[ Issue 6 / August 2013]

Father often spoke about the Mughals
their life and art and architecture,
their exquisite red stones
and the marbles of Purana Quila.

”A fort,” he said, “a great
treasure of India.” His telling of history
itself a great treasure;
puffing away at his Will Filter cigarette
telling us about Humayun, the architect.

Humayun in the desert
blowing on a handful of chaff, had whispered
holding the unwashed Akbar in his
hands “let you fame spread like this.’’

Huddled with his star maps,
peering into the telescopes
Humayun never named
a city after himself, now
resting in a nearby
tomb where Indraprastha
sleeps and earthenware
vessels survive;

My poem places my father
puffing Wills Filtered cigarettes
between his endless gaze upon his favourite site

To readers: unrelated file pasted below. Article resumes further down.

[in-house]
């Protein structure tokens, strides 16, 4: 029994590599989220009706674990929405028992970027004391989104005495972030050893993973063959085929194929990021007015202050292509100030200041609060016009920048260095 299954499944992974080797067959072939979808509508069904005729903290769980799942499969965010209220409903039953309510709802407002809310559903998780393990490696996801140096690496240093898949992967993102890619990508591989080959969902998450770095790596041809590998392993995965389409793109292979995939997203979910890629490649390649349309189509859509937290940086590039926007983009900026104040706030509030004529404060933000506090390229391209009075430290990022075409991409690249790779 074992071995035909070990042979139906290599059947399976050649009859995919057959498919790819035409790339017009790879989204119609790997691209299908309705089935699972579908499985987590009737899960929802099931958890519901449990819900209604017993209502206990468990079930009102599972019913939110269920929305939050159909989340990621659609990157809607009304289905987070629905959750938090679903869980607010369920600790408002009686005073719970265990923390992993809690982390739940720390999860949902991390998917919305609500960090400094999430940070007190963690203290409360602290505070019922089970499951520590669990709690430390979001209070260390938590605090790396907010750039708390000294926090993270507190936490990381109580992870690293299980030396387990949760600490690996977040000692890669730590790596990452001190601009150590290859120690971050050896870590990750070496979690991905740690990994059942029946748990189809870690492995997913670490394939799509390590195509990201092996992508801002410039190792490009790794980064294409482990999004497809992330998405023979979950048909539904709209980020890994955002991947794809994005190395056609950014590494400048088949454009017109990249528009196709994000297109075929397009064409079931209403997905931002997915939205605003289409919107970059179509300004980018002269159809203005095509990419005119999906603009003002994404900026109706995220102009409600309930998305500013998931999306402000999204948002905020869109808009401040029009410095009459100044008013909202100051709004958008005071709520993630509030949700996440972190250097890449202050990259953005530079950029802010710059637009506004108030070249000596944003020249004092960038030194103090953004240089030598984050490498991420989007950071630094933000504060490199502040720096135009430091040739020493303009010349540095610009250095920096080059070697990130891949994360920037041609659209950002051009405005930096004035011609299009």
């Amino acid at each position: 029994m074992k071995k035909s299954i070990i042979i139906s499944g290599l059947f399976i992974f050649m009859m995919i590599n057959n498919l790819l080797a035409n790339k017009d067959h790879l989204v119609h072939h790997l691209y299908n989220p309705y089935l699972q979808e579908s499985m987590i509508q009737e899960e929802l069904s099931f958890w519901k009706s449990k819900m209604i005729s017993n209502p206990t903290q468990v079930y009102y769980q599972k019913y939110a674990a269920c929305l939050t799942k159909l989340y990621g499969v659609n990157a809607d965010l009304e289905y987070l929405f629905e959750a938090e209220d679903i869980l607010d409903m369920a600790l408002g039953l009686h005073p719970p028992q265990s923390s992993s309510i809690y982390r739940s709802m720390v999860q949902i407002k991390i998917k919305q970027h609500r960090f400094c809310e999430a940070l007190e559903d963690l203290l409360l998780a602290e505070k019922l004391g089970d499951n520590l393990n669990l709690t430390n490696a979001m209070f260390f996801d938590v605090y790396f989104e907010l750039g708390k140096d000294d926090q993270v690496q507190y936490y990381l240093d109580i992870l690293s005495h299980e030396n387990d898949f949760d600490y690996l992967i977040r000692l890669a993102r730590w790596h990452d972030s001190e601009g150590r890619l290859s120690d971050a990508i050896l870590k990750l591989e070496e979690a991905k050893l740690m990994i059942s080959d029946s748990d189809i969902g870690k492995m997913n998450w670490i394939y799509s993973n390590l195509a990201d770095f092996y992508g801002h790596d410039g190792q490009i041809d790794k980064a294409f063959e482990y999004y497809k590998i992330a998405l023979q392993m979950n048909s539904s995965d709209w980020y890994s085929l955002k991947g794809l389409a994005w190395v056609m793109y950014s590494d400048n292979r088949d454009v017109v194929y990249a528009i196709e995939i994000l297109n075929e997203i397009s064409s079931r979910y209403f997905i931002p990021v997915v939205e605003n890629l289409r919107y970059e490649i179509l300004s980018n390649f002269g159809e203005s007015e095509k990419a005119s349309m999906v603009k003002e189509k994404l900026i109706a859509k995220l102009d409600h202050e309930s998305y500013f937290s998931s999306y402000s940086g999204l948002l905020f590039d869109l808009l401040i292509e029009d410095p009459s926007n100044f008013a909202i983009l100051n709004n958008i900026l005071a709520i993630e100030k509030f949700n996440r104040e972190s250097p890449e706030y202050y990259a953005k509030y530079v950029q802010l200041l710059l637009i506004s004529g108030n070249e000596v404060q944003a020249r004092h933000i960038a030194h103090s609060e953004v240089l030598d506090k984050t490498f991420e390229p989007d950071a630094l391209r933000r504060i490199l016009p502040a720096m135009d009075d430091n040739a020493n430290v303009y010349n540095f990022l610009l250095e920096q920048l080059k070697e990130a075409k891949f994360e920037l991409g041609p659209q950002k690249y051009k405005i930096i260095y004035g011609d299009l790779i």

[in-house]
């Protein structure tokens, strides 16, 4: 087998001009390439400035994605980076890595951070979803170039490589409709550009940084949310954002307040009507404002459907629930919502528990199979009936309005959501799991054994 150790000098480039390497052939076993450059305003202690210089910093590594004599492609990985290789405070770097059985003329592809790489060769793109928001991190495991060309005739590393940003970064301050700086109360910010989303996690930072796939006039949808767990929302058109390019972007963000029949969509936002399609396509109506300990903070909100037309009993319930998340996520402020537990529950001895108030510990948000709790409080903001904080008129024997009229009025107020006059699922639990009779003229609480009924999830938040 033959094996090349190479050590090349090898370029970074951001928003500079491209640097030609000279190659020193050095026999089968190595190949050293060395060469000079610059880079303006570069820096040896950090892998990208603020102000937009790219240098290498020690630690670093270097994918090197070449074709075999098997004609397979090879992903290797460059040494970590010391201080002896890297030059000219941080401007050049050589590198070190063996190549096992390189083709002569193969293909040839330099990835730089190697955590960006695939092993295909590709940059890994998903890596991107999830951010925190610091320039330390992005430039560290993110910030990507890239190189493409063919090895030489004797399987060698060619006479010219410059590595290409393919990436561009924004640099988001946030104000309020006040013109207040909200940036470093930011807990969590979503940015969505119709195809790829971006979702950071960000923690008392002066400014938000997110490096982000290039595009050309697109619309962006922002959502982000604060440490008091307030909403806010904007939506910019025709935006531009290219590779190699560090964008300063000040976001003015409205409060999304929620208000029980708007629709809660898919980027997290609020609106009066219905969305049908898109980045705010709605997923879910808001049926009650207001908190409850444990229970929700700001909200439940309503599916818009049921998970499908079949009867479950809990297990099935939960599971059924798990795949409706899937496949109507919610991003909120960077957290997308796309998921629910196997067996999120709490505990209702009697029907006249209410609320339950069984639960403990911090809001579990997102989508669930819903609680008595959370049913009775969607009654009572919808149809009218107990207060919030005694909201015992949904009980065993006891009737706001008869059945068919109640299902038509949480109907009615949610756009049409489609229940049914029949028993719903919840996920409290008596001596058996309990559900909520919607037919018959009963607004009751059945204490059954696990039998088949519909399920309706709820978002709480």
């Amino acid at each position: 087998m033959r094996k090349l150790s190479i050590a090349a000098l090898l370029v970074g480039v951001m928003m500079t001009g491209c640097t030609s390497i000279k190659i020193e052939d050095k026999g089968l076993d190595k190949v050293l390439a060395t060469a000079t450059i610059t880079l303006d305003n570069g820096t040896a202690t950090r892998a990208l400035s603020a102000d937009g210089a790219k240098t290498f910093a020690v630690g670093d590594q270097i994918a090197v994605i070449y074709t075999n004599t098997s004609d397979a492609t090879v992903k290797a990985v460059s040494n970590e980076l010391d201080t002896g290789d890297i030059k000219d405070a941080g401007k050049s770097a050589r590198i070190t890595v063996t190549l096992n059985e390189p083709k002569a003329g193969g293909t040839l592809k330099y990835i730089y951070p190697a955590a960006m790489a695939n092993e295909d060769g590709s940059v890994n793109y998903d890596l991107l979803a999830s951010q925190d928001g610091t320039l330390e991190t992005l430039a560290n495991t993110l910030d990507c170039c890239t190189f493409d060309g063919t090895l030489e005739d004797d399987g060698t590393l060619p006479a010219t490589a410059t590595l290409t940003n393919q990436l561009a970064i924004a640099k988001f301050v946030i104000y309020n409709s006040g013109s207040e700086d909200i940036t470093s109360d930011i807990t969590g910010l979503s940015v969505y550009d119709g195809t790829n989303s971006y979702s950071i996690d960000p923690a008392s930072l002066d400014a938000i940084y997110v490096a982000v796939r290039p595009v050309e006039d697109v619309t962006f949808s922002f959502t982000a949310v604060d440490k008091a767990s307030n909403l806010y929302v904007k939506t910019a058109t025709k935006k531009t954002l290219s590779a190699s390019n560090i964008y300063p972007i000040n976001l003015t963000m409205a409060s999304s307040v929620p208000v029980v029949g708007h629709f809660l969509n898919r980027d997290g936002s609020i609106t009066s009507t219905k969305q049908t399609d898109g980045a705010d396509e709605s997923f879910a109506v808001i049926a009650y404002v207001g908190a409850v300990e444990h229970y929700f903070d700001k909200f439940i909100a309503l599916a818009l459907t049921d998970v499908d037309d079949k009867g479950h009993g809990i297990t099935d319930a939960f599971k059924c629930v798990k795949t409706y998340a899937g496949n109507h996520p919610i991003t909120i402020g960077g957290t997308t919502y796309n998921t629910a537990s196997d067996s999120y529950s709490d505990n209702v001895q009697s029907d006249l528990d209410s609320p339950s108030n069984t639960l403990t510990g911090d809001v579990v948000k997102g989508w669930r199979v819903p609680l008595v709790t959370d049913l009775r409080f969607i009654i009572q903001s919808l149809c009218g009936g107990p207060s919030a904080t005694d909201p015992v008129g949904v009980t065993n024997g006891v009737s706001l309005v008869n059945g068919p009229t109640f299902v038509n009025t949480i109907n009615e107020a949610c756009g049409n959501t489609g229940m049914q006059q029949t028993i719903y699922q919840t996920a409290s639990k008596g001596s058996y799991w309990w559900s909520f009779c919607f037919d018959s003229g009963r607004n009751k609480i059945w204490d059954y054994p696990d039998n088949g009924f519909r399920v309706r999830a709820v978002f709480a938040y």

on tireless India, and the history he loved.

Father sleeps too
remembered in my poems.

*
Sivakami Velliangiri has been published in The Little Magazine, Danse Macabre, The Indian Scholar, The New Quest and a few other online journals. The Lily Literary Review came out with an online Chap Book ‘In My Midriff.’ She has read her poems to students of the Semester–At-Sea, and the Prakriti Foundation. She is at present working on a semi autobiographical and semi fictional collection of poems. She likes working with young poets

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